I was out for an afternoon walk recently and was walking along the edge of a wooded area when a maturing fawn with its fading white spots ran up to within 20 feet of where I was standing.  I was so influenced by its natural beauty and the wonder I have for all things wild that I could not move and somehow felt connected to that young deer and could not wait to share my experience.
 
The influence this young deer had on me is just one of the many ways we have been being influenced and influencing for millennium. The internet being a fairly recent addition offers a host of new opportunities to influence others.
 
Through an active online presence of blogging, commenting, participating in forums and on social networks or through word of mouth we all are in a way looking to influence and find influencers. Those that are actively involved in particular areas may be researching, simply voicing opinions or trying to draw attention to a product or service albeit from a positive or negative aspect.

Using influencers to increase market awareness among target markets is a method that can increase your visibility and culminate in getting known in circles that can have a huge impact on one’s success.

All of us who are actively involved in social networking whether it is online, offline or a combination of both are all looking to influence others to further ourselves and or our business in some way.



Getting noticed by these influencers whether it be a decision maker in a company with whom you would like to do business, one who is well connected with key people in your industry or a current or potential customer can often act as an accelerator for business.

According to Wikipedia, Influencer Marketing, as increasingly practiced in a commercial context, comprises four main activities:

Identifying influencers and ranking them in order of importance.

Marketing to influencers to increase your awareness within the influencer community

Marketing through influencers, marketing with influencers and turning influencers into advocates of the firm.

Influencer marketing is enhanced by a continual evaluation activity that sits alongside these four main activities.


 In many circles it has become increasingly accepted that companies should be identifying and engaging with influencers. Exactly what is included in Influencer Marketing depends on the context (B2C or B2B) and the medium being utilized.

Marketing experts Keller and Berry note that “Business is working harder and paying more to pursue people who are trying to watch and listen less to its messages." Targeting influencers is seen as a means of amplifying marketing messages, in order to counteract the growing tendency of prospective customers to ignore marketing.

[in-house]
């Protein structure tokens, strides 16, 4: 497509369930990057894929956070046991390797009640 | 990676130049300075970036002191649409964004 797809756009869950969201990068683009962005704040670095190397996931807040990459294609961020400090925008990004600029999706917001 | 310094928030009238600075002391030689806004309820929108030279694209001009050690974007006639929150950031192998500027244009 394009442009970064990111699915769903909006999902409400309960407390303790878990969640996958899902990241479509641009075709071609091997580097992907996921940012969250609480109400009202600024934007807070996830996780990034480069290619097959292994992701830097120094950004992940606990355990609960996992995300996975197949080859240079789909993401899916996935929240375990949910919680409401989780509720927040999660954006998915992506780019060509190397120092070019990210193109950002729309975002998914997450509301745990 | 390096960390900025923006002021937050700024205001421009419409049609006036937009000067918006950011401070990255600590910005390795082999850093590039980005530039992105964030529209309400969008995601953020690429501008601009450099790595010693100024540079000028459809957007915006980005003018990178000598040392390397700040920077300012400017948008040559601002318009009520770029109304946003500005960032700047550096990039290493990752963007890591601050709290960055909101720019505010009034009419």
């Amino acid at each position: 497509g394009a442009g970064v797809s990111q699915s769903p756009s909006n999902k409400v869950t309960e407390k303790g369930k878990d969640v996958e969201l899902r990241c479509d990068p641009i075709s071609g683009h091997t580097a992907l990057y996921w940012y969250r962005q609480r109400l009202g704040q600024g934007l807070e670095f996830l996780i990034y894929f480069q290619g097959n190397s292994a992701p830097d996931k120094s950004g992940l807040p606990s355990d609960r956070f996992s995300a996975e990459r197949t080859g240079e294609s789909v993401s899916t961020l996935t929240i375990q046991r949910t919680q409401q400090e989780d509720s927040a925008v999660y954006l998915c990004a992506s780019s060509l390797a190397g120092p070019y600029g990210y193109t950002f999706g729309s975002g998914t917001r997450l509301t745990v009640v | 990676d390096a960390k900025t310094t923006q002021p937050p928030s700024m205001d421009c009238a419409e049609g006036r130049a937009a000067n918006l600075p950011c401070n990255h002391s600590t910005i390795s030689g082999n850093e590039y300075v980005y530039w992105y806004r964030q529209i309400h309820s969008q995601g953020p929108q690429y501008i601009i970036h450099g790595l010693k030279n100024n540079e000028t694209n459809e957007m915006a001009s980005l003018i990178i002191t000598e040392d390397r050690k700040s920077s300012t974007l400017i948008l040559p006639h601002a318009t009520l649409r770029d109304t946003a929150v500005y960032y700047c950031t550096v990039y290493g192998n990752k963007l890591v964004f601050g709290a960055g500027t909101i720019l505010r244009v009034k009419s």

Onsite social communities are an extremely effective and low cost method in which to engage with and gain valuable knowledge from influencers both in B2C and B2C.
 
It is making more and more sense to have an onsite community. According to recent data form  33Across, in a recent article at MediaPost “Dark Social” or private social represents 71% of all social sharing. Enlisting employees, current and potential customers can be very effective in getting your message out and to reach this private social community.

Onsite social communities act as ground zero to allow businesses not only to connect, follow and be followed by existing and potential customers but also to engage with their employee base. This is a centralized non-intrusive way in which to communicate with, retain and turn your existing customers and employees into marketing influencers and brand ambassadors.

It is said that one in every 10 Americans is what they call an "influential." These people have a tremendous impact on the rest of society because their ideas and opinions are sought out by the colleagues, friends, family, and community members around them. The conversations they hold and the examples they set have the power to shape behaviors and attitudes across your digital marketing and social media channels.

Based on this statistic, how many untapped influential customers or employees might already be in your database or working within your organization? And with a one in ten chance of finding an influencer and making them an advocate for your business through an onsite community it is an economical avenue worth pursuing that can provide substantial long term rewards and help you adapt to trends in social networking.

William Cosgrove

All Aboard For 'Ground Zero Marketing'

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(Posted on Aug 2, 2014 at 05:09AM by William Cosgrove)
Now that “Ground Zero Marketing” has already left the station and is gaining momentum I’d like to re-iterate some points from my article last week and bring up some new ones in hopes of continuing the momentum to enlist and educate business that it’s the website first and foremost that should provide the base from which all their its initiatives should originate and link back to directly.